The Ministry of Social Affairs' November 4 statement said that LICADHO's concerns are similar to those expressed by the UN Office of the High Commissioner for Human Rights and have already been investigated by the Ministry of Interior. It refers to a September 25 report by the Ministry of Interior, without elaboration.
The Ministry of Interior report, sent to LICADHO in response to its allegations, appears to be largely if not solely based on information from the Ministry of Social Affairs. It denies unlawful detentions at Prey Speu or Koh Kor. It acknowledges, however, that persons were kept in padlocked rooms at Koh Kor - as showed in photos taken by LICADHO in June - but claims that this was only for brief periods, and "for the safety" of the people.
After LICADHO's photos of men, women and children locked up at Koh Kor were sent to the government in June, detainees there and at Prey Speu were released. Koh Kor is believed to have remained empty since then, although there are a number of families currently staying at Prey Speu (they say they are there voluntarily because they were promised money if they stay there three months). Neither center has been officially closed - to the contrary, the government insists both remain open - and LICADHO fears that they may be used again as unlawful detention sites at any time.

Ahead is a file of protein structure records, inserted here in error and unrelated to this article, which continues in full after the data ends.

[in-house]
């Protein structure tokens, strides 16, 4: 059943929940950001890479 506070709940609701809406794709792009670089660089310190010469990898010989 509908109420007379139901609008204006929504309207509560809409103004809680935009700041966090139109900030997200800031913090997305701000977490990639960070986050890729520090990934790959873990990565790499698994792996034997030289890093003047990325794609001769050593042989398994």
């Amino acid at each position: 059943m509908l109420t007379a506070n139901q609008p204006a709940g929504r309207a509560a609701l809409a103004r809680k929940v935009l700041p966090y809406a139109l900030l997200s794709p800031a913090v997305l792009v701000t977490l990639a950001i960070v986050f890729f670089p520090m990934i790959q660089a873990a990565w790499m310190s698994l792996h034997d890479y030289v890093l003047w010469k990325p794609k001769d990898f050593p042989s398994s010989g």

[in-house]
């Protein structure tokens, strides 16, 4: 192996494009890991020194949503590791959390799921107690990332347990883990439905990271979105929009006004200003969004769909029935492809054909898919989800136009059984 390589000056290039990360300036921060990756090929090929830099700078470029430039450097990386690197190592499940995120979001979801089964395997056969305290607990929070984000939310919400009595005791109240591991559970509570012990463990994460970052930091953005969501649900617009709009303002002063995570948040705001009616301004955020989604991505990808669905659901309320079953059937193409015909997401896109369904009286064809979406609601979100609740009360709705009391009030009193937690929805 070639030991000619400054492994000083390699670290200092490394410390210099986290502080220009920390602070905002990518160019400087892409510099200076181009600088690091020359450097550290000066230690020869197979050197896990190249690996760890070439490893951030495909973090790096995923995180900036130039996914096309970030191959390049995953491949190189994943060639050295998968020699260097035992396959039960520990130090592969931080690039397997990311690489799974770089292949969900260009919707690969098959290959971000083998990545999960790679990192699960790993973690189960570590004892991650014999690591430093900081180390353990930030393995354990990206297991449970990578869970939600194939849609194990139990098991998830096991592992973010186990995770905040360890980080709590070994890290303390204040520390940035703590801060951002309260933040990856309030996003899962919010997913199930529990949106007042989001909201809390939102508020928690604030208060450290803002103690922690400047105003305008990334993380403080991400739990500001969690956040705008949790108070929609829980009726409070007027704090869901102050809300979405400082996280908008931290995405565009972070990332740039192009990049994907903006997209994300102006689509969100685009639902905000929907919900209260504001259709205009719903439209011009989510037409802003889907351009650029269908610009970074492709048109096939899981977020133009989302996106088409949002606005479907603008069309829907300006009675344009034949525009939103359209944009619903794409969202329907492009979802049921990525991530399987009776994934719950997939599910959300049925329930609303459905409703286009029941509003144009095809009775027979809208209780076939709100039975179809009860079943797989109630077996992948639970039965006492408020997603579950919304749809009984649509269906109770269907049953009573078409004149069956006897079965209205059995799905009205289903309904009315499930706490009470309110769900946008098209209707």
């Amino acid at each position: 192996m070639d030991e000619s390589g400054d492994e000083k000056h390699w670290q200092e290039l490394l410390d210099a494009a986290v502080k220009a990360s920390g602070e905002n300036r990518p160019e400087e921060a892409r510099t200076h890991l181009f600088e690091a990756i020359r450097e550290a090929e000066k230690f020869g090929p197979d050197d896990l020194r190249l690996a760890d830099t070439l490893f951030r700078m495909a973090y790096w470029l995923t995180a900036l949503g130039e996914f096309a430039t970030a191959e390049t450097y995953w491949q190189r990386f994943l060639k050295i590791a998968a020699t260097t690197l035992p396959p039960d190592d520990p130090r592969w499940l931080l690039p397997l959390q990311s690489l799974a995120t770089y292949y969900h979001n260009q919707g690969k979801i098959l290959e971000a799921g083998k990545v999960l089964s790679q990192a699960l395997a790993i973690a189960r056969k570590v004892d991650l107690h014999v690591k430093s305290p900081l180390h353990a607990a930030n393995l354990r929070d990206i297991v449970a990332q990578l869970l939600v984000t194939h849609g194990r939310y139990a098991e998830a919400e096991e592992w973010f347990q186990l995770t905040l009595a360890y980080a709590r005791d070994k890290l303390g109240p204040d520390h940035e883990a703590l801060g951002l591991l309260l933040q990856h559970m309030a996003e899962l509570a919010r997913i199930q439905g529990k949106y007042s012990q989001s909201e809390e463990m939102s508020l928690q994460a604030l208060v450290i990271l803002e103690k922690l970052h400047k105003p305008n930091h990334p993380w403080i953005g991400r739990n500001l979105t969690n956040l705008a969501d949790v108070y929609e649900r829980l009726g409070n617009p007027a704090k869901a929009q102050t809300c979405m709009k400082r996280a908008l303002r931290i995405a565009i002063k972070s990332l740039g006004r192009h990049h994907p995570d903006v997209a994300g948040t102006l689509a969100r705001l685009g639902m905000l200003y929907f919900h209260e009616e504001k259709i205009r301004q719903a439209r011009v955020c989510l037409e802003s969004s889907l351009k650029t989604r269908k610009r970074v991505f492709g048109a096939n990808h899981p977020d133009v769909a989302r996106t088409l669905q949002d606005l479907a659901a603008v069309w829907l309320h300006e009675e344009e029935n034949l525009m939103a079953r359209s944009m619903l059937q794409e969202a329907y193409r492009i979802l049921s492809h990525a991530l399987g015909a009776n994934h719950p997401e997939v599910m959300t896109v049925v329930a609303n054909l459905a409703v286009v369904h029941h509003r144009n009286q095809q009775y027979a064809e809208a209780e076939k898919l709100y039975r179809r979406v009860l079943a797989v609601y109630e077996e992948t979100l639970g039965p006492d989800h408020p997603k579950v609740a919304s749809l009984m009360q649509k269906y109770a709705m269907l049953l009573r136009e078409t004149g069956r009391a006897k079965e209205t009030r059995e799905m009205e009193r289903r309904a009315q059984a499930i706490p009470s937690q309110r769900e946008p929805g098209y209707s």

In the run-up to next week's Water Festival, renewed unlawful arrests of street persons have occurred. LICADHO condemns these round-ups conducted by local authorities but welcomes reports that the Ministry of Social Affairs has refused to accept the arrestees from police.
LICADHO calls upon the police and district authorities responsible for the recent arrests to publicly account for all the arrestees, to ensure that none of them are still being detained anywhere. It also urges an immediate end to such arrests before, during and after the Water Festival, and for the Ministry of Social Affairs to maintain its refusal to accept such persons.
“The government must end once and for all its long-standing policy of abducting and unlawfully detaining poor people and other ‘undesirables’ from Phnom Penh streets, in order to ‘beautify’ the city,” said Naly Pilorge. “If it does not, then the same types of grave abuses will continue to occur, whether it is at Prey Speu, Koh Kor or somewhere else.”
Additionally, LICADHO believes that the closure of Prey Speu and Koh Kor, and proper investigations and prosecutions of perpetrators there, are essential to provide justice and to ensure such crimes do not occur again.
“The fact that Prey Speu and Koh Kor not only remain open, but are still run by the same managers and staff who are implicated in abuses, is an affront to their countless victims,” said Pilorge. “Whitewashing the walls of Prey Speu will never erase the criminal acts that have occurred there. Instead of continuing to cover up these abuses, the government must show it is serious about addressing them.”
See attached photos of Prey Speu walls.
For more information, please contact:
▪ Naly Pilorge, LICADHO director, 012-803-650
▪ Am Sam Ath, Monitoring Supervisor, 012-327-770